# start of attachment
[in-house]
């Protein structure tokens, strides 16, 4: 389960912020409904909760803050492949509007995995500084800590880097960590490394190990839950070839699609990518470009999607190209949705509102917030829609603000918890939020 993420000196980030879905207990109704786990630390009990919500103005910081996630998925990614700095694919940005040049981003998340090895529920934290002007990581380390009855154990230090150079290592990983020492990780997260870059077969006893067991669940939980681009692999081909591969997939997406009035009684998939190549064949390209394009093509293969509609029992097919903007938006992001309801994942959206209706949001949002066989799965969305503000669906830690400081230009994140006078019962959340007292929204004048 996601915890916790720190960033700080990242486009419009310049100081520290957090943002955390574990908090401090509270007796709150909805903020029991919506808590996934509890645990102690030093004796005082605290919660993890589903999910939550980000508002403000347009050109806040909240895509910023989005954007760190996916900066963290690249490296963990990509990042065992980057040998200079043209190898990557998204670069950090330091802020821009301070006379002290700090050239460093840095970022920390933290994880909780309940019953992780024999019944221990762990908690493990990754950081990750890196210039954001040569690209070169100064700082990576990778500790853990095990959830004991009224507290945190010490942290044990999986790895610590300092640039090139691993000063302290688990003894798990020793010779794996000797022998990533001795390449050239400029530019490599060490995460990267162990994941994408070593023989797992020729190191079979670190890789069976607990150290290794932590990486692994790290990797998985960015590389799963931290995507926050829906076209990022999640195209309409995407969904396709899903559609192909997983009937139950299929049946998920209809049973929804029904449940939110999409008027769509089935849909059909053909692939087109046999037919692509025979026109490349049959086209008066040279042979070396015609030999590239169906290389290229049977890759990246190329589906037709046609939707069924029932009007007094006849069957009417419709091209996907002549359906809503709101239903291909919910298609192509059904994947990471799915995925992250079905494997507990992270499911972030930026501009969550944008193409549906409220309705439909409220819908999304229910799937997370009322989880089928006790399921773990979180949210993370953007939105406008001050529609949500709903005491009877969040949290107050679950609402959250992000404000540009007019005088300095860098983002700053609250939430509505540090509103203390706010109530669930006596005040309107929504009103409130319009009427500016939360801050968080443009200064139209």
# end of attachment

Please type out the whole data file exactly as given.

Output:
[in-house]
């Protein structure tokens, strides 16, 4: 389960912020409904909760803050492949509007995995500084800590880097960590490394190990839950070839699609990518470009999607190209949705509102917030829609603000918890939020 993420000196980030879905207990109704786990630390009990919500103005910081996630998925990614700095694919940005040049981003998340090895529920934290002007990581380390009855154990230090150079290592990983020492990780997260870059077969006893067991669940939980681009692999081909591969997939997406009035009684998939190549064949390209394009093509293969509609029992097919903007938006992001309801994942959206209706949001949002066989799965969305503000669906830690400081230009994140006078019962959340007292929204004048 996601915890916790720190960033700080990242486009419009310049100081520290957090943002955390574990908090401090509270007796709150909805903020029991919506808590996934509890645990102690030093004796005082605290919660993890589903999910939550980000508002403000347009050109806040909240895509910023989005954007760190996916900066963290690249490296963990990509990042065992980057040998200079043209190898990557998204670069950090330091802020821009301070006379002290700090050239460093840095970022920390933290994880909780309940019953992780024999019944221990762990908690493990990754950081990750890196210039954001040569690209070169100064700082990576990778500790853990095990959830004991009224507290945190010490942290044990999986790895610590300092640039090139691993000063302290688990003894798990020793010779794996000797022998990533001795390449050239400029530019490599060490995460990267162990994941994408070593023989797992020729190191079979670190890789069976607990150290290794932590990486692994790290990797998985960015590389799963931290995507926050829906076209990022999640195209309409995407969904396709899903559609192909997983009937139950299929049946998920209809049973929804029904449940939110999409008027769509089935849909059909053909692939087109046999037919692509025979026109490349049959086209008066040279042979070396015609030999590239169906290389290229049977890759990246190329589906037709046609939707069924029932009007007094006849069957009417419709091209996907002549359906809503709101239903291909919910298609192509059904994947990471799915995925992250079905494997507990992270499911972030930026501009969550944008193409549906409220309705439909409220819908999304229910799937997370009322989880089928006790399921773990979180949210993370953007939105406008001050529609949500709903005491009877969040949290107050679950609402959250992000404000540009007019005088300095860098983002700053609250939430509505540090509103203390706010109530669930006596005040309107929504009103409130319009009427500016939360801050968080443009200064139209």